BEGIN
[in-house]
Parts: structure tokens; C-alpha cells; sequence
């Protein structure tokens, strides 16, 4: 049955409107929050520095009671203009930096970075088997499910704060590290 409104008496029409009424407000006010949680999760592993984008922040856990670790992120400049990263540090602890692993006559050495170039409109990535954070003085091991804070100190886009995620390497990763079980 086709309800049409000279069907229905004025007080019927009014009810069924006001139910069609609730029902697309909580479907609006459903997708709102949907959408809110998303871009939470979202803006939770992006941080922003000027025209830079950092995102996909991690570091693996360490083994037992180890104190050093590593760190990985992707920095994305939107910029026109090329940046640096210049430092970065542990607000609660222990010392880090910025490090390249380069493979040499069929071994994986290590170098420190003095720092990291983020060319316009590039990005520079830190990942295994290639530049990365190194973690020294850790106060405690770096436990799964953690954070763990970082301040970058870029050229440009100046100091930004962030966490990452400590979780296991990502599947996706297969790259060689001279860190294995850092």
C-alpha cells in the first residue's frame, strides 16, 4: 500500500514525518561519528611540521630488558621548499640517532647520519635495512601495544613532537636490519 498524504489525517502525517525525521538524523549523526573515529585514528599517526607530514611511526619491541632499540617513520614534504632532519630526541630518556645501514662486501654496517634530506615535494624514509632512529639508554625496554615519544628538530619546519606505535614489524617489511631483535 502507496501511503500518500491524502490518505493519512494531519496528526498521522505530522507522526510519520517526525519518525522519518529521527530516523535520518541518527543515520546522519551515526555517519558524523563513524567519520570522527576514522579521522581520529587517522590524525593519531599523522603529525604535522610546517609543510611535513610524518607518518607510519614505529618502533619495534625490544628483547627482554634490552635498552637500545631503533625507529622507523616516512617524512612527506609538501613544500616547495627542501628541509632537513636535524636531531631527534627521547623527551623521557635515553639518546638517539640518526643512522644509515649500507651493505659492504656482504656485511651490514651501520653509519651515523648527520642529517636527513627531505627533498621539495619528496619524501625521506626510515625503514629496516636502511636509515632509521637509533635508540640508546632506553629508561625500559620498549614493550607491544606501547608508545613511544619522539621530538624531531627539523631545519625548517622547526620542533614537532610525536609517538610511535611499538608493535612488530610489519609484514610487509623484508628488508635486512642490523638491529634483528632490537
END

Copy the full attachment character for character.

[in-house]
Parts: structure tokens; C-alpha cells; sequence
């Protein structure tokens, strides 16, 4: 049955409107929050520095009671203009930096970075088997499910704060590290 409104008496029409009424407000006010949680999760592993984008922040856990670790992120400049990263540090602890692993006559050495170039409109990535954070003085091991804070100190886009995620390497990763079980 086709309800049409000279069907229905004025007080019927009014009810069924006001139910069609609730029902697309909580479907609006459903997708709102949907959408809110998303871009939470979202803006939770992006941080922003000027025209830079950092995102996909991690570091693996360490083994037992180890104190050093590593760190990985992707920095994305939107910029026109090329940046640096210049430092970065542990607000609660222990010392880090910025490090390249380069493979040499069929071994994986290590170098420190003095720092990291983020060319316009590039990005520079830190990942295994290639530049990365190194973690020294850790106060405690770096436990799964953690954070763990970082301040970058870029050229440009100046100091930004962030966490990452400590979780296991990502599947996706297969790259060689001279860190294995850092």
C-alpha cells in the first residue's frame, strides 16, 4: 500500500514525518561519528611540521630488558621548499640517532647520519635495512601495544613532537636490519 498524504489525517502525517525525521538524523549523526573515529585514528599517526607530514611511526619491541632499540617513520614534504632532519630526541630518556645501514662486501654496517634530506615535494624514509632512529639508554625496554615519544628538530619546519606505535614489524617489511631483535 502507496501511503500518500491524502490518505493519512494531519496528526498521522505530522507522526510519520517526525519518525522519518529521527530516523535520518541518527543515520546522519551515526555517519558524523563513524567519520570522527576514522579521522581520529587517522590524525593519531599523522603529525604535522610546517609543510611535513610524518607518518607510519614505529618502533619495534625490544628483547627482554634490552635498552637500545631503533625507529622507523616516512617524512612527506609538501613544500616547495627542501628541509632537513636535524636531531631527534627521547623527551623521557635515553639518546638517539640518526643512522644509515649500507651493505659492504656482504656485511651490514651501520653509519651515523648527520642529517636527513627531505627533498621539495619528496619524501625521506626510515625503514629496516636502511636509515632509521637509533635508540640508546632506553629508561625500559620498549614493550607491544606501547608508545613511544619522539621530538624531531627539523631545519625548517622547526620542533614537532610525536609517538610511535611499538608493535612488530610489519609484514610487509623484508628488508635486512642490523638491529634483528632490537